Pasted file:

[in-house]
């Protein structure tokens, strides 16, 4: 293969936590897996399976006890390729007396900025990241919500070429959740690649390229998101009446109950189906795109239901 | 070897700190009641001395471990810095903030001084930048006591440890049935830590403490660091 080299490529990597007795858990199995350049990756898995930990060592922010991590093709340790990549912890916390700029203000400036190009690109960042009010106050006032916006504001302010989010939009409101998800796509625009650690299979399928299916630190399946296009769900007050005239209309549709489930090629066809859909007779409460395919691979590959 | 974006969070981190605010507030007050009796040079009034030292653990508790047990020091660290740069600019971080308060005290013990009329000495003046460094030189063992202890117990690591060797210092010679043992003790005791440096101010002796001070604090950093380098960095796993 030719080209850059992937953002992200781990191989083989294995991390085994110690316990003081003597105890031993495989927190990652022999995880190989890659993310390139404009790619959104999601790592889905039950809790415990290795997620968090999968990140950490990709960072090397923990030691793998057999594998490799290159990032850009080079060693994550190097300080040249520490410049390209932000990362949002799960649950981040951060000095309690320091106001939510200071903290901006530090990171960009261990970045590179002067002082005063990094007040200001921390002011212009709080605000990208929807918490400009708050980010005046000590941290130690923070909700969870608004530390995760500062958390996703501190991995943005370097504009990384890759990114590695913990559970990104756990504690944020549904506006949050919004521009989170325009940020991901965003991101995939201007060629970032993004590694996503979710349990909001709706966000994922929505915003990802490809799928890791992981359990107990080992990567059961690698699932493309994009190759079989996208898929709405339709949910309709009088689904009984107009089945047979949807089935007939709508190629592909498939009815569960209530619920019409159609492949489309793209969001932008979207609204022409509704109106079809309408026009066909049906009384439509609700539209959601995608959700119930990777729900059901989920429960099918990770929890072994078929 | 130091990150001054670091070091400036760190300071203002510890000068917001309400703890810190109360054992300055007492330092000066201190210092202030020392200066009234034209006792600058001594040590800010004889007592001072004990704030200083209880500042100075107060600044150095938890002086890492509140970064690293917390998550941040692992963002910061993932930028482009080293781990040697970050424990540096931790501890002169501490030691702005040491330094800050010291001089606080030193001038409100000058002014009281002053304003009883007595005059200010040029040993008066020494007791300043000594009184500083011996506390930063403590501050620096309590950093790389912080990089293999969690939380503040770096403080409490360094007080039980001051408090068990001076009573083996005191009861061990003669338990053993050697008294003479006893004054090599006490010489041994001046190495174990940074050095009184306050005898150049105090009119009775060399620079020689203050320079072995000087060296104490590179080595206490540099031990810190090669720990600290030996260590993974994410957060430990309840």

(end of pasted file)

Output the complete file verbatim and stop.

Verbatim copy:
[in-house]
């Protein structure tokens, strides 16, 4: 293969936590897996399976006890390729007396900025990241919500070429959740690649390229998101009446109950189906795109239901 | 070897700190009641001395471990810095903030001084930048006591440890049935830590403490660091 080299490529990597007795858990199995350049990756898995930990060592922010991590093709340790990549912890916390700029203000400036190009690109960042009010106050006032916006504001302010989010939009409101998800796509625009650690299979399928299916630190399946296009769900007050005239209309549709489930090629066809859909007779409460395919691979590959 | 974006969070981190605010507030007050009796040079009034030292653990508790047990020091660290740069600019971080308060005290013990009329000495003046460094030189063992202890117990690591060797210092010679043992003790005791440096101010002796001070604090950093380098960095796993 030719080209850059992937953002992200781990191989083989294995991390085994110690316990003081003597105890031993495989927190990652022999995880190989890659993310390139404009790619959104999601790592889905039950809790415990290795997620968090999968990140950490990709960072090397923990030691793998057999594998490799290159990032850009080079060693994550190097300080040249520490410049390209932000990362949002799960649950981040951060000095309690320091106001939510200071903290901006530090990171960009261990970045590179002067002082005063990094007040200001921390002011212009709080605000990208929807918490400009708050980010005046000590941290130690923070909700969870608004530390995760500062958390996703501190991995943005370097504009990384890759990114590695913990559970990104756990504690944020549904506006949050919004521009989170325009940020991901965003991101995939201007060629970032993004590694996503979710349990909001709706966000994922929505915003990802490809799928890791992981359990107990080992990567059961690698699932493309994009190759079989996208898929709405339709949910309709009088689904009984107009089945047979949807089935007939709508190629592909498939009815569960209530619920019409159609492949489309793209969001932008979207609204022409509704109106079809309408026009066909049906009384439509609700539209959601995608959700119930990777729900059901989920429960099918990770929890072994078929 | 130091990150001054670091070091400036760190300071203002510890000068917001309400703890810190109360054992300055007492330092000066201190210092202030020392200066009234034209006792600058001594040590800010004889007592001072004990704030200083209880500042100075107060600044150095938890002086890492509140970064690293917390998550941040692992963002910061993932930028482009080293781990040697970050424990540096931790501890002169501490030691702005040491330094800050010291001089606080030193001038409100000058002014009281002053304003009883007595005059200010040029040993008066020494007791300043000594009184500083011996506390930063403590501050620096309590950093790389912080990089293999969690939380503040770096403080409490360094007080039980001051408090068990001076009573083996005191009861061990003669338990053993050697008294003479006893004054090599006490010489041994001046190495174990940074050095009184306050005898150049105090009119009775060399620079020689203050320079072995000087060296104490590179080595206490540099031990810190090669720990600290030996260590993974994410957060430990309840």